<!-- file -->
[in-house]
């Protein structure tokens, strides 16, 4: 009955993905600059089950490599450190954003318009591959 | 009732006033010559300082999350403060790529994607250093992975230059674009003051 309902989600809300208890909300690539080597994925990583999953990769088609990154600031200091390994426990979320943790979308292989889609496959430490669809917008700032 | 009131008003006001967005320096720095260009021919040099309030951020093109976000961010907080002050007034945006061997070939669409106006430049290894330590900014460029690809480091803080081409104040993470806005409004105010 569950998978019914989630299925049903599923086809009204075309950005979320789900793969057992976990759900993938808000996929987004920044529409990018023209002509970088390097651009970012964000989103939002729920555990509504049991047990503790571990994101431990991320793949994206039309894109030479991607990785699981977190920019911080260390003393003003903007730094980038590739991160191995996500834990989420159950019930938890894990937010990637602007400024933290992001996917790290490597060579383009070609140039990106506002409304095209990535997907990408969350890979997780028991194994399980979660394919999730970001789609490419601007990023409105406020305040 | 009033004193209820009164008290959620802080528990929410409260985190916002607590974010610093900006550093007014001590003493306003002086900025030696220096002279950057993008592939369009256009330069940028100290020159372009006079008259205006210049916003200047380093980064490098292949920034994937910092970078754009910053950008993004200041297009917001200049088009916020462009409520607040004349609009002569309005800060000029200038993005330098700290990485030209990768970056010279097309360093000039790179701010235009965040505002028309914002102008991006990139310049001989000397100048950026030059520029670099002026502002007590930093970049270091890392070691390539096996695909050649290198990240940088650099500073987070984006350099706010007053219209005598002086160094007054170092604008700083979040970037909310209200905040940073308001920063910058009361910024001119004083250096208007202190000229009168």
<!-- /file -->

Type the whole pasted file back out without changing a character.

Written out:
[in-house]
């Protein structure tokens, strides 16, 4: 009955993905600059089950490599450190954003318009591959 | 009732006033010559300082999350403060790529994607250093992975230059674009003051 309902989600809300208890909300690539080597994925990583999953990769088609990154600031200091390994426990979320943790979308292989889609496959430490669809917008700032 | 009131008003006001967005320096720095260009021919040099309030951020093109976000961010907080002050007034945006061997070939669409106006430049290894330590900014460029690809480091803080081409104040993470806005409004105010 569950998978019914989630299925049903599923086809009204075309950005979320789900793969057992976990759900993938808000996929987004920044529409990018023209002509970088390097651009970012964000989103939002729920555990509504049991047990503790571990994101431990991320793949994206039309894109030479991607990785699981977190920019911080260390003393003003903007730094980038590739991160191995996500834990989420159950019930938890894990937010990637602007400024933290992001996917790290490597060579383009070609140039990106506002409304095209990535997907990408969350890979997780028991194994399980979660394919999730970001789609490419601007990023409105406020305040 | 009033004193209820009164008290959620802080528990929410409260985190916002607590974010610093900006550093007014001590003493306003002086900025030696220096002279950057993008592939369009256009330069940028100290020159372009006079008259205006210049916003200047380093980064490098292949920034994937910092970078754009910053950008993004200041297009917001200049088009916020462009409520607040004349609009002569309005800060000029200038993005330098700290990485030209990768970056010279097309360093000039790179701010235009965040505002028309914002102008991006990139310049001989000397100048950026030059520029670099002026502002007590930093970049270091890392070691390539096996695909050649290198990240940088650099500073987070984006350099706010007053219209005598002086160094007054170092604008700083979040970037909310209200905040940073308001920063910058009361910024001119004083250096208007202190000229009168």